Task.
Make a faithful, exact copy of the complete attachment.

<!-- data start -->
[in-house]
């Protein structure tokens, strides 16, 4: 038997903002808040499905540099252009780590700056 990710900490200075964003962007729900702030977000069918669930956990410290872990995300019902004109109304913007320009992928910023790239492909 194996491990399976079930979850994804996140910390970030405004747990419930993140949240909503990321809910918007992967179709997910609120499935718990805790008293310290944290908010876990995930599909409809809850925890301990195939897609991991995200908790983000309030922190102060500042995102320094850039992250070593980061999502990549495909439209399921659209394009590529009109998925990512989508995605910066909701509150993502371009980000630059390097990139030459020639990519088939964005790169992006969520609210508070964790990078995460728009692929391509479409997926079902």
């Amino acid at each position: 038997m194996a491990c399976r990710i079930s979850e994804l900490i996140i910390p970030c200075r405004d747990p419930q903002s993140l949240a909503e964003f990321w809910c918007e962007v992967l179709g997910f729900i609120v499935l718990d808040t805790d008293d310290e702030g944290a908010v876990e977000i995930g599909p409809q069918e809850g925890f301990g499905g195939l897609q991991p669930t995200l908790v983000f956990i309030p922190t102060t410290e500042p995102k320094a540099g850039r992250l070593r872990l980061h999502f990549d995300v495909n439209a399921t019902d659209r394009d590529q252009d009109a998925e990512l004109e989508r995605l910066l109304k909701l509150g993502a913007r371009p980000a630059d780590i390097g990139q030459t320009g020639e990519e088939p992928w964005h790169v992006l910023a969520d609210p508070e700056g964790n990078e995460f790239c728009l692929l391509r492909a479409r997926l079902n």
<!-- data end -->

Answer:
[in-house]
């Protein structure tokens, strides 16, 4: 038997903002808040499905540099252009780590700056 990710900490200075964003962007729900702030977000069918669930956990410290872990995300019902004109109304913007320009992928910023790239492909 194996491990399976079930979850994804996140910390970030405004747990419930993140949240909503990321809910918007992967179709997910609120499935718990805790008293310290944290908010876990995930599909409809809850925890301990195939897609991991995200908790983000309030922190102060500042995102320094850039992250070593980061999502990549495909439209399921659209394009590529009109998925990512989508995605910066909701509150993502371009980000630059390097990139030459020639990519088939964005790169992006969520609210508070964790990078995460728009692929391509479409997926079902």
């Amino acid at each position: 038997m194996a491990c399976r990710i079930s979850e994804l900490i996140i910390p970030c200075r405004d747990p419930q903002s993140l949240a909503e964003f990321w809910c918007e962007v992967l179709g997910f729900i609120v499935l718990d808040t805790d008293d310290e702030g944290a908010v876990e977000i995930g599909p409809q069918e809850g925890f301990g499905g195939l897609q991991p669930t995200l908790v983000f956990i309030p922190t102060t410290e500042p995102k320094a540099g850039r992250l070593r872990l980061h999502f990549d995300v495909n439209a399921t019902d659209r394009d590529q252009d009109a998925e990512l004109e989508r995605l910066l109304k909701l509150g993502a913007r371009p980000a630059d780590i390097g990139q030459t320009g020639e990519e088939p992928w964005h790169v992006l910023a969520d609210p508070e700056g964790n990078e995460f790239c728009l692929l391509r492909a479409r997926l079902n």